So says Newsweek
military simply cannot win hearts and minds in Iraq. That's a pretty
safe conclusion by now. Quite the opposite, it seems clear that more
and more Iraqis simply hate the Americans, and especially American
Why? Well, although American media don't play much controversial
footage, the replay of footage like the Mosque execution of an
insurgent/terrorist/fill in the blank on Arab TV has been a PR disaster
(one of many). Before simply blaming the Marine in a vacuuum note
Newsweek's summary for the bigger picture: A
white flag can be a ruse, a corpse can be a booby trap and a wounded
enemy can be a living bomb--or simply a wounded enemy. The fog of war
is thicker than ever. Leaving young soldiers to clean up Bush's
political misjudgement is his signature. Nonetheless, you won't win
hearts and minds with incidents like this. As written in Juan Cole's
Cross has issued a blistering critique of the US for human rights
violations in Iraq, while equally blaming the guerrillas.
- although Newsweek and others may decry the Lancet study of
~100,000 civilian deaths, the 4,000 reported by the Western press is
likely far too low. The press can't get out to report.
- another href="http://www.sundaymirror.co.uk/news/news/tm_objectid=14895593&method=full&siteid=106694&headline=crisis-in-iraq--there-s-no-humanity-name_page.html">citation
in the story on Juan Cole's site is the rise in acute malnutrition
amongst Iraqi children. Add to that the reports of physicians barred
from Fallujah (extenuating circumstances or not, we're talking hearts
and minds here), and you've got more negative images.
- oh, and take a look at href="http://www.dailykos.com/story/2004/11/21/32937/834">this diary
for more. Napalm-lite won't win friends either.
Iraq Is Not Like Vietnam. Say it again. Point out the ways because
there are many. But the similarities are there, and they are chilling.
Not least is and will be the growing finger pointing on the right and
amongst war supporters regarding how reports like this 'take joy' in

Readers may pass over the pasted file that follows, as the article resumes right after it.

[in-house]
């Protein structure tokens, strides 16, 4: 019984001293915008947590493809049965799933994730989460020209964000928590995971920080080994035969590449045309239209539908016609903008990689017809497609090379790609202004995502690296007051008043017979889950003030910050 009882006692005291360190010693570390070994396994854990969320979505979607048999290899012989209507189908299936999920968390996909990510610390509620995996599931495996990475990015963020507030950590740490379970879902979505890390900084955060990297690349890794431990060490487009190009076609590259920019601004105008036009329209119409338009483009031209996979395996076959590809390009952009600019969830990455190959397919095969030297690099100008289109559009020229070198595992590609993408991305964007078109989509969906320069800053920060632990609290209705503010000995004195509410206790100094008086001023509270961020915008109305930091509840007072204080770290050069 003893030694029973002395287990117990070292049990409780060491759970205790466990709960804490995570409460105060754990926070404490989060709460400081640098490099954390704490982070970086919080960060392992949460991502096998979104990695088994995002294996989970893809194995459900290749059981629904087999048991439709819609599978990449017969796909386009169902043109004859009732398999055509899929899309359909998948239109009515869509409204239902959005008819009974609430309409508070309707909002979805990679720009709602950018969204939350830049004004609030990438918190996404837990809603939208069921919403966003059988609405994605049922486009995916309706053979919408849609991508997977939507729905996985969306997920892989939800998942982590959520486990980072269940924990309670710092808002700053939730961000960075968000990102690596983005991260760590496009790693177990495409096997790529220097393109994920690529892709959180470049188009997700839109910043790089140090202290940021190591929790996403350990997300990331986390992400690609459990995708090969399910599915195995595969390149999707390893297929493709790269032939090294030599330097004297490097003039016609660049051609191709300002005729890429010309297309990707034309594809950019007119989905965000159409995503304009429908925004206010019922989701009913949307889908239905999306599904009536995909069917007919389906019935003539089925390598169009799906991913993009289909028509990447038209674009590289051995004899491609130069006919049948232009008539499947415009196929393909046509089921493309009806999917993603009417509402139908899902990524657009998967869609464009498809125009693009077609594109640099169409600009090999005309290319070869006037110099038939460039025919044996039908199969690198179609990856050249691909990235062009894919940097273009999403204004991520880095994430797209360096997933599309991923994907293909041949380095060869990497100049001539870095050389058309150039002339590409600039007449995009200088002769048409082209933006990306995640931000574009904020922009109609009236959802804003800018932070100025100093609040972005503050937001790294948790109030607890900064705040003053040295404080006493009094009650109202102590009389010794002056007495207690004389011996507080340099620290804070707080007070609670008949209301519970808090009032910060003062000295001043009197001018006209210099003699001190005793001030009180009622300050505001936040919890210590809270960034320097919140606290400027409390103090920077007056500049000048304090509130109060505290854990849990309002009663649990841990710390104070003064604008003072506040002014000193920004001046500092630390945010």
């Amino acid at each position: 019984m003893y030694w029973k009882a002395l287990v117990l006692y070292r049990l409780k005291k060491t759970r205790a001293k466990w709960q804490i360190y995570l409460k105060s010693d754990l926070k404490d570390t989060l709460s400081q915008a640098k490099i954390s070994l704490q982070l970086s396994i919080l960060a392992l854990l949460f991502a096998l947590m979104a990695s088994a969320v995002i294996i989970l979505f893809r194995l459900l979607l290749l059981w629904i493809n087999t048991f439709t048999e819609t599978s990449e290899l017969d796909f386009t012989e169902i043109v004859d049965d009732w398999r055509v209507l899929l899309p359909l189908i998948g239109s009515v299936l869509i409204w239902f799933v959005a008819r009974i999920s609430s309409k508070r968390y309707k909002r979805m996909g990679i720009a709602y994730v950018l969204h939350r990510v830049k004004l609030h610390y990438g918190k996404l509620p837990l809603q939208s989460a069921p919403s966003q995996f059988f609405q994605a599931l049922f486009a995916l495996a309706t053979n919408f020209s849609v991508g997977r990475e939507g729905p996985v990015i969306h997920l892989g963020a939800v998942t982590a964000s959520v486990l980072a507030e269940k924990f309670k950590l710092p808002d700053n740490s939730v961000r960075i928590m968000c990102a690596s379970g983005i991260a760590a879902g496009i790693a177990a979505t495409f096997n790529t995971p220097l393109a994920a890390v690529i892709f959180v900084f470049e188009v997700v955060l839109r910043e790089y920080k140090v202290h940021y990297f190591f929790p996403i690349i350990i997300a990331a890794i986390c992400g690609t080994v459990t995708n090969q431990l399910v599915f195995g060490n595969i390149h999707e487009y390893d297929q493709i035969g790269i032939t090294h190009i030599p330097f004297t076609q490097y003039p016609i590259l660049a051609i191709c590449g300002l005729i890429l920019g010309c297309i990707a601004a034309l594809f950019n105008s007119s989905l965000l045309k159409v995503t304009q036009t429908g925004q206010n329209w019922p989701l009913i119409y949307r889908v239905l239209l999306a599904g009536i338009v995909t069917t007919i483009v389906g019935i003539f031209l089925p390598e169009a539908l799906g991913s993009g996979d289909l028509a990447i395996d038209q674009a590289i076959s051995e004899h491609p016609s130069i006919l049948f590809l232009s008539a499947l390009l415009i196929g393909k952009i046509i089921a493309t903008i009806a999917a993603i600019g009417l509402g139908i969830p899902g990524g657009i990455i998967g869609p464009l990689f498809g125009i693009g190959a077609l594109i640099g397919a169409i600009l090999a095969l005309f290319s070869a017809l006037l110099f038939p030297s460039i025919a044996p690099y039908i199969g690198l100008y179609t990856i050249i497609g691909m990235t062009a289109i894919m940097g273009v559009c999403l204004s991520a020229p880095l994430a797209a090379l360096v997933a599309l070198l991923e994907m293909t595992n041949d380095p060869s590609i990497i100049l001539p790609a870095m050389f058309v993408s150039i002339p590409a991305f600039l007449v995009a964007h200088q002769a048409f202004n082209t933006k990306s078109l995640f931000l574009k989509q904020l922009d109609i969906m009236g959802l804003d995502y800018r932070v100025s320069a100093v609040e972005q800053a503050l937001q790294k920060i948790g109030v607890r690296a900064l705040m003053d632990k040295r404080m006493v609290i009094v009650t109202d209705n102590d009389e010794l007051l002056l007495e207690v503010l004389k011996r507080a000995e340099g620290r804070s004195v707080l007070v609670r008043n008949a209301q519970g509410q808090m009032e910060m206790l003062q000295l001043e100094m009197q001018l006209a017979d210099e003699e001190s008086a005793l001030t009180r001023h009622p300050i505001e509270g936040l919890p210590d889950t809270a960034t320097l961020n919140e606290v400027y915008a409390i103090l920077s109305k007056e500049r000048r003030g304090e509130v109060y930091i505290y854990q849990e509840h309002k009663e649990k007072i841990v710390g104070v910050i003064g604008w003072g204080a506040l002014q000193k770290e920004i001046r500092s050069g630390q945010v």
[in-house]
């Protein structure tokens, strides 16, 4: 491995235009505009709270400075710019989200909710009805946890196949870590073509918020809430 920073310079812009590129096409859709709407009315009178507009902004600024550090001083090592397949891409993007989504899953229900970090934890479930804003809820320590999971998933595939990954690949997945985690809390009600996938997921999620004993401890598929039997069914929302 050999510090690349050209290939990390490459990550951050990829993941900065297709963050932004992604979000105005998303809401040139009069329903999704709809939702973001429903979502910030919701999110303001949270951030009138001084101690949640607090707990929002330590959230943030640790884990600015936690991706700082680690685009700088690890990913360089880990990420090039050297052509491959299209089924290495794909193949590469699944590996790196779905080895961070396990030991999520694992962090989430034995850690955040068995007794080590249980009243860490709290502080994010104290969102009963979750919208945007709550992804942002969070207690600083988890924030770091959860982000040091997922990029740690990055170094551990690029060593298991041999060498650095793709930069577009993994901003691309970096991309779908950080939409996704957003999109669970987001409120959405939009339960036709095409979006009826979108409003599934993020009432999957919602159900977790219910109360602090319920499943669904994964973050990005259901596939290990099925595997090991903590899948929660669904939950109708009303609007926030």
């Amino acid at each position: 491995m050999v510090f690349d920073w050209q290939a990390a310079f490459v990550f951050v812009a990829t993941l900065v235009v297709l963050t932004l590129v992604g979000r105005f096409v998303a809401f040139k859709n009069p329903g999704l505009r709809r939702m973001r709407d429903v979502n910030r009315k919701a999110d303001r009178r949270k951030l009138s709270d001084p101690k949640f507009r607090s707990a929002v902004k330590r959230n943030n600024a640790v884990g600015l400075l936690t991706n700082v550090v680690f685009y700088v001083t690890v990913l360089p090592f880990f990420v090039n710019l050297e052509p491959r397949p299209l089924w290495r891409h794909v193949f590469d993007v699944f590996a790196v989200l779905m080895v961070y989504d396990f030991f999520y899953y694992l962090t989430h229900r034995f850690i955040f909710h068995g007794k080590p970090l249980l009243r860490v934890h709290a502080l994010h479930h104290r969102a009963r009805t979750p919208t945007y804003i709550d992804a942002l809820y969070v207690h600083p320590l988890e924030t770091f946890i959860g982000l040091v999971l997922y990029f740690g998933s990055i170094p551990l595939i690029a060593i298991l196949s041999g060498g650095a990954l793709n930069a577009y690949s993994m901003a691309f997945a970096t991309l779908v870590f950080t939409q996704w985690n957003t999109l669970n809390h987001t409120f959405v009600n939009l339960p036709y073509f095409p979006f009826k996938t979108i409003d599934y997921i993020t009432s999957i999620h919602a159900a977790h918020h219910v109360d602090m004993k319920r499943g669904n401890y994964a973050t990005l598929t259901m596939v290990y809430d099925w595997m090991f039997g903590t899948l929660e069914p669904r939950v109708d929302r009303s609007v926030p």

how America does badly. Hoe the left doesn't support the troops. Nope.
Been there, done that in the '70's. No one takes joy in this. But
better to start a diversion than talk about reality. That's right out
of the Nixon-Agnew playbook. Was the provision for href="http://www.guardian.co.uk/worldlatest/story/0,1280,-4628320,00.html">sensitive
IRS data to be released to Senate and House Appropriations Chairs
in the same playbook?
given his word and so had Young that neither would use the authority to
require the IRS to turn over individual or corporate tax returns to
them. ``I would hope that the Senate would take my word. I don't think
I have ever broken my word to any member of the Senate."
"... Do I have to get down on my knees and beg," he said.
Both Young and Stevens will cede their chairmanships when the new
Congress elected earlier this month takes office in January.
Some Democrats didn't accept the assertion that the provision was a
mistake and demanded an investigation.
"We weren't born yesterday, we didn't come down with the first
said Sen. Dianne Feinstein, D-Calif. ``This isn't poorly thought out,
this was very deliberately thought out and it was done in the dead of
More to come on this and on href="http://www3.capwiz.com/y/bio/keyvotes/?id=486">Rep. Ernest
Istook, R-Okla (the purported author of the IRS provision). Think I
overdid the Nixon thing? Charles Grassley doesn't.
Grassley, R-Iowa, said the measure will "bring us back to the doorstep
to the days of President Nixon, President Truman and other dark days in
our history when taxpayer information was used against political
Americans of conscience will continue to write about Iraq. The
Administration and their supporters will continue to take steps to deal
with the dissenters, some of them over the line. In case you missed
them, welcome to the '70s. I do not look forward to having them back.